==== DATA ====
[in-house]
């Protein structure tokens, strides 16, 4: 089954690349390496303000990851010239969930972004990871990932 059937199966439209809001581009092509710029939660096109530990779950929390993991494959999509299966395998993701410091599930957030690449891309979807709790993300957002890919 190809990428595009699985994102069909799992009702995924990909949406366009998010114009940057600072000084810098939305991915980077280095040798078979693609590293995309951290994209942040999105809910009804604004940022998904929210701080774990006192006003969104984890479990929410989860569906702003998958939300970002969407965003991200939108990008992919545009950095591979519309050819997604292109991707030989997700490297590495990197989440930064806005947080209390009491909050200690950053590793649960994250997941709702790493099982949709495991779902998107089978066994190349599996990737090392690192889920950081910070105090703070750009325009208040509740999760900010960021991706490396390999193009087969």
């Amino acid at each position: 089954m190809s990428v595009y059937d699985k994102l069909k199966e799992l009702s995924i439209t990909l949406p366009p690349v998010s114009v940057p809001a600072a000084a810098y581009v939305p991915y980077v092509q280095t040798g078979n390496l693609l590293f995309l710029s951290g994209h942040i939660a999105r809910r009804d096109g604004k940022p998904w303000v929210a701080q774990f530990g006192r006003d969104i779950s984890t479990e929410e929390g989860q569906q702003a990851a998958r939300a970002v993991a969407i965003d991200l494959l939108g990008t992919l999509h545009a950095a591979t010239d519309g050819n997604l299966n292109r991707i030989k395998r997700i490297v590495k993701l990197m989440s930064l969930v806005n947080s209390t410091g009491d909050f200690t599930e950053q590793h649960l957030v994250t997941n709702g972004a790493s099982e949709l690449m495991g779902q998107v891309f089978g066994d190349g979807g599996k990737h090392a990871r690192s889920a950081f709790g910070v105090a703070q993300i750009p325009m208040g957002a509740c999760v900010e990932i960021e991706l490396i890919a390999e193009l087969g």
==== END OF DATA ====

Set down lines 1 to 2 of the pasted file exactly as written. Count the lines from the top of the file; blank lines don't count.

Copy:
[in-house]
């Protein structure tokens, strides 16, 4: 089954690349390496303000990851010239969930972004990871990932 059937199966439209809001581009092509710029939660096109530990779950929390993991494959999509299966395998993701410091599930957030690449891309979807709790993300957002890919 190809990428595009699985994102069909799992009702995924990909949406366009998010114009940057600072000084810098939305991915980077280095040798078979693609590293995309951290994209942040999105809910009804604004940022998904929210701080774990006192006003969104984890479990929410989860569906702003998958939300970002969407965003991200939108990008992919545009950095591979519309050819997604292109991707030989997700490297590495990197989440930064806005947080209390009491909050200690950053590793649960994250997941709702790493099982949709495991779902998107089978066994190349599996990737090392690192889920950081910070105090703070750009325009208040509740999760900010960021991706490396390999193009087969």